Getting a good night’s sleep is something that everybody needs and naturally craves. However, it can sometimes inexplicably feel impossible to fall asleep or stay asleep long enough. Kids certainly aren’t immune from sleep troubles, with an estimated 20-30% of kids struggling with sleep problems. Thankfully, sleep issues aren’t without explanations, and identifying the factors that could be keeping your kids up at night could help them get better sleep.
Kids don’t have to pay a mortgage, put food on the table, or drive through traffic, so what exactly do they have to worry about? The fact of the matter is that kids are constantly under stress as they develop and learn in preparation to become independent adults, and they often struggle with healthy coping skills. Childhood anxiety goes unnoticed and underestimated for the most part, with many adultsmistaking anxiety for bad or undisciplined behavior. Teach your kids early how to deal with anxiety naturally, includingmodeling healthy coping skills, teaching mindfulness, and making use of aromatherapy. You’ll likely find that their struggles with sleep improve.
While few people intentionally drink a cup of coffee right before bed, it has become relatively normal to not give a second thought about consuming caffeinated drinks like soda at dinner or even later in the evening. The effects of caffeine last for about four to six hours, meaning your kids will likely feel overstimulated at bedtime if they consumed caffeine in the evening. Keep an eye out for foods like chocolate for dessert, which contains a surprising amount of caffeine.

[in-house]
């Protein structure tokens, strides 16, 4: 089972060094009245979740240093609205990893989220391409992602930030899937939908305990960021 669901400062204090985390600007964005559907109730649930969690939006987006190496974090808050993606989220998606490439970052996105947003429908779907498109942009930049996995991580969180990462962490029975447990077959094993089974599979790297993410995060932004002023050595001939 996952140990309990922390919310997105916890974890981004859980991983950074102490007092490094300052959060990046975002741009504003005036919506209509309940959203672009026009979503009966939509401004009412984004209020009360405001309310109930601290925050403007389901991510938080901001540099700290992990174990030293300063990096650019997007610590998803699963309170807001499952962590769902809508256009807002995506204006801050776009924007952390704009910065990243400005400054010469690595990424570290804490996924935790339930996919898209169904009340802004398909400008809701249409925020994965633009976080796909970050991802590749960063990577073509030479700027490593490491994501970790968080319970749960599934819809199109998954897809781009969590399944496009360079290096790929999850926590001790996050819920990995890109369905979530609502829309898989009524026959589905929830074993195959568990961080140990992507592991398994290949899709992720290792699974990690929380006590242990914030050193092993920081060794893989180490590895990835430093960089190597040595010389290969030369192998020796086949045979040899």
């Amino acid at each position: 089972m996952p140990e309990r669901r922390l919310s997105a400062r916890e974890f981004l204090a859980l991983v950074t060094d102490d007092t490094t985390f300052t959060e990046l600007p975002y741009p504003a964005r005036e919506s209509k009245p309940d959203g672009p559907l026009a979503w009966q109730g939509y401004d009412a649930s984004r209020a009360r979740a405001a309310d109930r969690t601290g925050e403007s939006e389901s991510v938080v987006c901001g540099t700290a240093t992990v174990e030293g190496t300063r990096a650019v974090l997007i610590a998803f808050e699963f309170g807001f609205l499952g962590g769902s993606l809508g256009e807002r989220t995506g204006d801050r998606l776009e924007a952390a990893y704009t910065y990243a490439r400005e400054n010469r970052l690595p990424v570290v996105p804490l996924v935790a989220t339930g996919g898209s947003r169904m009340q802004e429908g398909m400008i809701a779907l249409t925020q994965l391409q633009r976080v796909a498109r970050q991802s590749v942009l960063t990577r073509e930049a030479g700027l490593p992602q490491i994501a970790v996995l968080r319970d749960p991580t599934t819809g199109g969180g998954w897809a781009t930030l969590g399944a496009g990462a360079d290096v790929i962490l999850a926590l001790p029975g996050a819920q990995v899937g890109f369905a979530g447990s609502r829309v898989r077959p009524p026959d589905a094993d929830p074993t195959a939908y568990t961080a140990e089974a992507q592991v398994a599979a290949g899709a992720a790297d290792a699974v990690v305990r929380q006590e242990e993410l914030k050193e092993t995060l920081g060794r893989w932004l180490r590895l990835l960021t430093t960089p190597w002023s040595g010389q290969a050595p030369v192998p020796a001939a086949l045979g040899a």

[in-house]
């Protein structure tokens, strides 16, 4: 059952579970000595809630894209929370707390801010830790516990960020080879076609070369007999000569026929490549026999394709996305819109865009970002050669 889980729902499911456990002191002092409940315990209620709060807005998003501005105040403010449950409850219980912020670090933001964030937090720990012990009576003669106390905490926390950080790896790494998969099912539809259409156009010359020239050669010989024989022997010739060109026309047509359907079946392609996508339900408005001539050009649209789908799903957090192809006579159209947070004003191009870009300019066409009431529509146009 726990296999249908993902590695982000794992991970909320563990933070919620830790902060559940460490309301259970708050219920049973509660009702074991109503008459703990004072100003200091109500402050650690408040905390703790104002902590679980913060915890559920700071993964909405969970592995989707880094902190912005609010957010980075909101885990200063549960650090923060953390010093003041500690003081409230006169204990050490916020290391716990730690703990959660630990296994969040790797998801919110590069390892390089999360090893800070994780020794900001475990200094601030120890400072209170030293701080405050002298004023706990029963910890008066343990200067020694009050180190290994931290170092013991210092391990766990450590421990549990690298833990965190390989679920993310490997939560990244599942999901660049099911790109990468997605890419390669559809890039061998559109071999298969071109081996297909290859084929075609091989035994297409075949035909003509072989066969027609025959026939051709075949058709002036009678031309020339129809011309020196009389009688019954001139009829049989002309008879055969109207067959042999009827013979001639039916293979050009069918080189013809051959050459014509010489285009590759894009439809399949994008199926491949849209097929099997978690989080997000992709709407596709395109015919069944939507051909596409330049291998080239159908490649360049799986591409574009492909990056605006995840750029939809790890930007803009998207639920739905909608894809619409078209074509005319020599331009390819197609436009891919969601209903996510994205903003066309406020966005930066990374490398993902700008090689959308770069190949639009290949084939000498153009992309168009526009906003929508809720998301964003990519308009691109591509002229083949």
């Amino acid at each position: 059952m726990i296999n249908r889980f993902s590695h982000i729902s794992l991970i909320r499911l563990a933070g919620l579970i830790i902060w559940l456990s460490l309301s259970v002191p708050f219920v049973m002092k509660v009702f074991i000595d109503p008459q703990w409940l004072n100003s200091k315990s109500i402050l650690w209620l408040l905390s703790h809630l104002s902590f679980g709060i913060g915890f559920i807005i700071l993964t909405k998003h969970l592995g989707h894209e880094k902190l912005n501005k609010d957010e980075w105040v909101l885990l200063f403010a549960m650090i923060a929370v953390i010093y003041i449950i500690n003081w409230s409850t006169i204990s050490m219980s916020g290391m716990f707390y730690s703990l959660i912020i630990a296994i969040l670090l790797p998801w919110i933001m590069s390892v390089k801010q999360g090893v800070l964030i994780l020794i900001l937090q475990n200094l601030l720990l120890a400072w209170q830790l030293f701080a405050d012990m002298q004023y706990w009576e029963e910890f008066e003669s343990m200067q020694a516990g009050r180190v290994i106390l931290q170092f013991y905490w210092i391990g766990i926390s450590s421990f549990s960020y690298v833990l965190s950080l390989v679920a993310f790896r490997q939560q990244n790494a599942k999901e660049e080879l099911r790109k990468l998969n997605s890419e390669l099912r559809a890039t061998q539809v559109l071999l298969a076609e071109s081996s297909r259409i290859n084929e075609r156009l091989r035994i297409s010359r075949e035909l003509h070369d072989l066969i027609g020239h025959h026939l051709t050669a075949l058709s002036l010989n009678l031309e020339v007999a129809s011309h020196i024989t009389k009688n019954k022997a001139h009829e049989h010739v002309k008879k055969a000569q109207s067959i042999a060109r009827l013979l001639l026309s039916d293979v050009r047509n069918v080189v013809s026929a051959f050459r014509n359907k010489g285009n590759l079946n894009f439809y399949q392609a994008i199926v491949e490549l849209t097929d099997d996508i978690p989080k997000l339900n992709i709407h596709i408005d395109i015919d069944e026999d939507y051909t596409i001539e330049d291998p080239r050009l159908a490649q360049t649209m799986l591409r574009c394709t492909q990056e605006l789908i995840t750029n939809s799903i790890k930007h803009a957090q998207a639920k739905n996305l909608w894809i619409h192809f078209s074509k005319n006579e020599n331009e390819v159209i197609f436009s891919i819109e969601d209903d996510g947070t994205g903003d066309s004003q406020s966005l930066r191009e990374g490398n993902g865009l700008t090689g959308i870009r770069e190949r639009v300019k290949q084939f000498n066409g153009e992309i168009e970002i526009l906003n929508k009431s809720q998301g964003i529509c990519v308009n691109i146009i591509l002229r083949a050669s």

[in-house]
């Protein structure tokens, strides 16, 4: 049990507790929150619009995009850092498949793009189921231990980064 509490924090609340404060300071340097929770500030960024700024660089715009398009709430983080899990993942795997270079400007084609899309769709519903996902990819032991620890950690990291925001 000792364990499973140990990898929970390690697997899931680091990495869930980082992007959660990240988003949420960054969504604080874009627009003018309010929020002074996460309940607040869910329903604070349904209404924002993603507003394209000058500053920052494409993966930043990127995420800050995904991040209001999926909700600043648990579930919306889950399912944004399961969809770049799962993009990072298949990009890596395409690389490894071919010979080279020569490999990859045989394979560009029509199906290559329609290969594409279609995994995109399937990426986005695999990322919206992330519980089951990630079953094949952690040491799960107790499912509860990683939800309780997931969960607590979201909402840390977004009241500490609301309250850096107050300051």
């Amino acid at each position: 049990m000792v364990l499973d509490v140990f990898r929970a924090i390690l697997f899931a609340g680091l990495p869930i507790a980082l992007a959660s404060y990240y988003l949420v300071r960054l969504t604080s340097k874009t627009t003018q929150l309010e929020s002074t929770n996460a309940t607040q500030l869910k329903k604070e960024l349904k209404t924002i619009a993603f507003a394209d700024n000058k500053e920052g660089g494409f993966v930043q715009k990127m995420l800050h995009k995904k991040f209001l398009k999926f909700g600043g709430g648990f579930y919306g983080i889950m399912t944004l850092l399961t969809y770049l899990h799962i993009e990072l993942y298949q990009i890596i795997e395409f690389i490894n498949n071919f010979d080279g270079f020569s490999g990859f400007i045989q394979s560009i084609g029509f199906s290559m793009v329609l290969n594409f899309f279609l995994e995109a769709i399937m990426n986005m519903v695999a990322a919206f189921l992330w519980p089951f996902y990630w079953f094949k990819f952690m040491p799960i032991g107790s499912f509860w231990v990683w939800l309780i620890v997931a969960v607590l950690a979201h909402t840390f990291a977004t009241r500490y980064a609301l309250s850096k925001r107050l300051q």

By now, most parents are aware of the ways that screens interfere with the body’s natural circadian rhythm and do their best to avoid screen time before bedtime. However, you should also make sure that your kids aren’t engaging in over stimulating activities right before bedtime. While it’s good to schedule physical activities during the day, there should be a couple hour gap between those activities and bedtime. The last 30 minutes to an hour before bedtime should be reserved for calming activities, like drawing or making a puzzle.
Many kids won’t mention if they have sleep problems on their own, so be sure to make it a point to ask your kids how they are sleeping at night. If you discover they are having some problems, consider the factors that could be contributing to their sleep problems and see how they sleep when you make some changes. If you’re addressing pre-sleep worry, getting rid of hidden sources of caffeine, and engaging them incalming activities before bed, you will likely see improvements in their sleep. If they continue to have sleep problems, you should consult a physician.